Peter Lavender – Professor of Education, University of Wolverhampton, UK.
Without a doubt, we live in interesting times. Researching the impact of COVID 19 on universities across the world, Crawford et al (2020)  note that most universities have closed their campuses and increased the move to online learning, but few have a fully virtual and online delivery strategy, even those who partly deliver online. However, some online businesses and entrepreneurs have prospered, whether it’s bakers, toymakers, dating apps, delivery companies, online tutors, or milk delivery services – all of them have learned to adapt rapidly .
But it’s the individuals who are learning that intrigue me: and the number of times other people tell you what they have been learning, without being asked. Latin, the plays of Shakespeare, knitting, local history, baking cakes. As if it’s quite the normal thing. Journalist Zoe Williams asks, ‘What has lockdown taught me?’  and it’s a question we should all be asking. For some, the answers lie in what they have missed most – the conversations with friends over a meal, being free to go where you wish, or to take a holiday. For others, the lessons have been harder – how to work while supporting children and grandchildren at home; how to eke out the food; how to manage mental health.
Most people agree that we will all be changed by this experience. Looking outward many of us who work in adult education believe that we should build on the learning that individuals have done, capitalise on the catastrophe as it were.
One example here, is a further education college (equivalent to TAFE in Australia) that urgently wanted to find out how students were dealing with the new online learning environment and responses to the changing pedagogy in lockdown. A research group was rapidly and enthusiastically formed to explore teaching methodologies and the learners’ experience, determined to keep what works for the future. The results, which showed that most teachers were creative and inspiring in their interpretation of the curriculum also found that whilst students really enjoyed the remote one to one contact with the teachers, a significant minority didn’t really want to continue with learning online. In another college, some 42% of young people say remote learning has made their mental health worse . We need to consider disbenefits as well as the benefits of learning in a new way.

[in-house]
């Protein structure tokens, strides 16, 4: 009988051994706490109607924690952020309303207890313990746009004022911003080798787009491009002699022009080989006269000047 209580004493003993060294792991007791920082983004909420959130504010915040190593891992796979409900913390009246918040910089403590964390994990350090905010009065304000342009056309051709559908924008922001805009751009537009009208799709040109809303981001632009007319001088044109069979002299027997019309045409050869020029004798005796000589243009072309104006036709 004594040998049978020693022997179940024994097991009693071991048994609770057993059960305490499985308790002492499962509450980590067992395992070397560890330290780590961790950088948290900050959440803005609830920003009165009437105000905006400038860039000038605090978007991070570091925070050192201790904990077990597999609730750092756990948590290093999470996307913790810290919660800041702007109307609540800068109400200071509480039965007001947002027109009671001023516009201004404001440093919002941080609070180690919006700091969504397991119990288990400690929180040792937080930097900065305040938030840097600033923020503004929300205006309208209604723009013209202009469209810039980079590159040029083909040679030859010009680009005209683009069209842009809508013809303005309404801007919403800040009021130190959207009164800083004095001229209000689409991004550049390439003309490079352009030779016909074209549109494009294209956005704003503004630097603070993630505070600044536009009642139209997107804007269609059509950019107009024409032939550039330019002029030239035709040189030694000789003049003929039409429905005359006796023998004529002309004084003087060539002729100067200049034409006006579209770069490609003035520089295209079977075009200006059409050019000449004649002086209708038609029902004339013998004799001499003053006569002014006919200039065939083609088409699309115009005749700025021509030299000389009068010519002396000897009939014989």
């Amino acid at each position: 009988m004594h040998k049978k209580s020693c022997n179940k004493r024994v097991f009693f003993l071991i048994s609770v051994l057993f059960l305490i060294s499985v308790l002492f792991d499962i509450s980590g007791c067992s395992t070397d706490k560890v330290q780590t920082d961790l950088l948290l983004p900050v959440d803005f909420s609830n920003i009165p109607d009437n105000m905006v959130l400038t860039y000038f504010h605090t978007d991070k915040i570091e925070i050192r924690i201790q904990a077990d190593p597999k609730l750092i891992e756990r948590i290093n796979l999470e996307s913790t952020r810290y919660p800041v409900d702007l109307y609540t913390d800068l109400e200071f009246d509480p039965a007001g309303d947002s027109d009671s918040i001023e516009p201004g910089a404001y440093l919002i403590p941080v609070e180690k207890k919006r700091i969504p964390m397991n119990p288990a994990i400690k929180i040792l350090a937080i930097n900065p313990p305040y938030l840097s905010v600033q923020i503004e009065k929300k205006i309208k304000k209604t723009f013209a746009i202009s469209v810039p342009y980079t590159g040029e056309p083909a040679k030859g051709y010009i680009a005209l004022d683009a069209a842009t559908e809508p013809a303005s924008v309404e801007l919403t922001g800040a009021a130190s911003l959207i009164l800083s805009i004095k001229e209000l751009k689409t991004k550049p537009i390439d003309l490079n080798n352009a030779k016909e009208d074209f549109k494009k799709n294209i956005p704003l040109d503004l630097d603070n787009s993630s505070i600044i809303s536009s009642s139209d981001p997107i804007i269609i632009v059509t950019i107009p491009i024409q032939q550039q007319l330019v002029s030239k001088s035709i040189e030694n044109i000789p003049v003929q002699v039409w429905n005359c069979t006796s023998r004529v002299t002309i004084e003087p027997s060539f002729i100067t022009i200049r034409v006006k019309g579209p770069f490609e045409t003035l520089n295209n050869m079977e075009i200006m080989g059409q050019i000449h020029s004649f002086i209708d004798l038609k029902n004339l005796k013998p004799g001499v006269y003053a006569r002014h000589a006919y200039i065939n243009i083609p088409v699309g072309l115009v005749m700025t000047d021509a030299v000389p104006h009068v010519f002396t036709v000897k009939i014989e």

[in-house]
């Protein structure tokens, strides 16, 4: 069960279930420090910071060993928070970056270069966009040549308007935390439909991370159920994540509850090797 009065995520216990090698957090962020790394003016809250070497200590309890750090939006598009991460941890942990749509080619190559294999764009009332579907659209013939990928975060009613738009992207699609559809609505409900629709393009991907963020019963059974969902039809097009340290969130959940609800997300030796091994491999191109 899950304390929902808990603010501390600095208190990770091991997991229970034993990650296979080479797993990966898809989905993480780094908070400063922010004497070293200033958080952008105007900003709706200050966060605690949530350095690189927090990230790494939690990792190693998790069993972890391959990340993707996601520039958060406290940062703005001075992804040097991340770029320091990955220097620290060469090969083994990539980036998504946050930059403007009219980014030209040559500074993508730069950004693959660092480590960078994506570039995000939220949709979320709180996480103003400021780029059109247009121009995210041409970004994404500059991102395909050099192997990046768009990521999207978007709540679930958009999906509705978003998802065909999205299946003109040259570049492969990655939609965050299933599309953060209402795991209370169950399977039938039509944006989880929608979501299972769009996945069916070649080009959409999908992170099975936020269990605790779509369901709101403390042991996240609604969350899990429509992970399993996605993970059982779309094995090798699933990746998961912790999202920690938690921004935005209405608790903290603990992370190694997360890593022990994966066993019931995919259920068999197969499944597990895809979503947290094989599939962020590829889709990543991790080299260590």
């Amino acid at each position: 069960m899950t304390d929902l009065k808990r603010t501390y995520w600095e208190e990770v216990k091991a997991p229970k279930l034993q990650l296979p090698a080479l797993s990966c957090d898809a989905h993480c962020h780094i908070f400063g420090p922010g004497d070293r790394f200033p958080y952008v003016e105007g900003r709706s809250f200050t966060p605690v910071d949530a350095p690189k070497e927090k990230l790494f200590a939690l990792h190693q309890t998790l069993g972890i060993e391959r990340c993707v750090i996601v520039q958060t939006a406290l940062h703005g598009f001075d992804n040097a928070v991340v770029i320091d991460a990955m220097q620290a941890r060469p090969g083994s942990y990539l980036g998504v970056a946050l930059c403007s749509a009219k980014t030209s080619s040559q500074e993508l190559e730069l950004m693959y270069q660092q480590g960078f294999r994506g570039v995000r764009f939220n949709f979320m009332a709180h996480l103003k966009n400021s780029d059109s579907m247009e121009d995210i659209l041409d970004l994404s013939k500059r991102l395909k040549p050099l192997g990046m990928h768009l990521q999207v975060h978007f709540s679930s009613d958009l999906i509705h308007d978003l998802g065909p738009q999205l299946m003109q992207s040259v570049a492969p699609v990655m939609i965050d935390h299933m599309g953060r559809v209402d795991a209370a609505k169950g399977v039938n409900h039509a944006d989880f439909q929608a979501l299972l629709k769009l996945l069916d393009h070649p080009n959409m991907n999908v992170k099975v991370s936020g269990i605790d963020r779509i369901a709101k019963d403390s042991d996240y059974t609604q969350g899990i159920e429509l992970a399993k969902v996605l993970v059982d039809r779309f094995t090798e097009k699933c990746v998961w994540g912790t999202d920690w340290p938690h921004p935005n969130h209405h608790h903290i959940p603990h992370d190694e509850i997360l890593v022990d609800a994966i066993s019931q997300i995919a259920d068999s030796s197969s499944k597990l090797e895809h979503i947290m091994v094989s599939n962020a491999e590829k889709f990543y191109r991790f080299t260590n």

But the most exciting thing for me is that staff and students have felt empowered by this new research group and want to be part of it, because at its heart it values practitioner-led research, and at its centre believes in the voice of learners and staff as the basis for change. And the stories of people learning and teaching are a rich resource for research.
Around the world it’s the ingenuity of people and their stories that come through – whether it’s the skies over Cairo alive with the home-made kites of children; the Black Lives Matter movement; or an appreciation of how low paid workers hold the country’s health together. The value of learning is in all these things. So let’s keep asking, ‘What has the pandemic taught me?’ The answers might surprise us.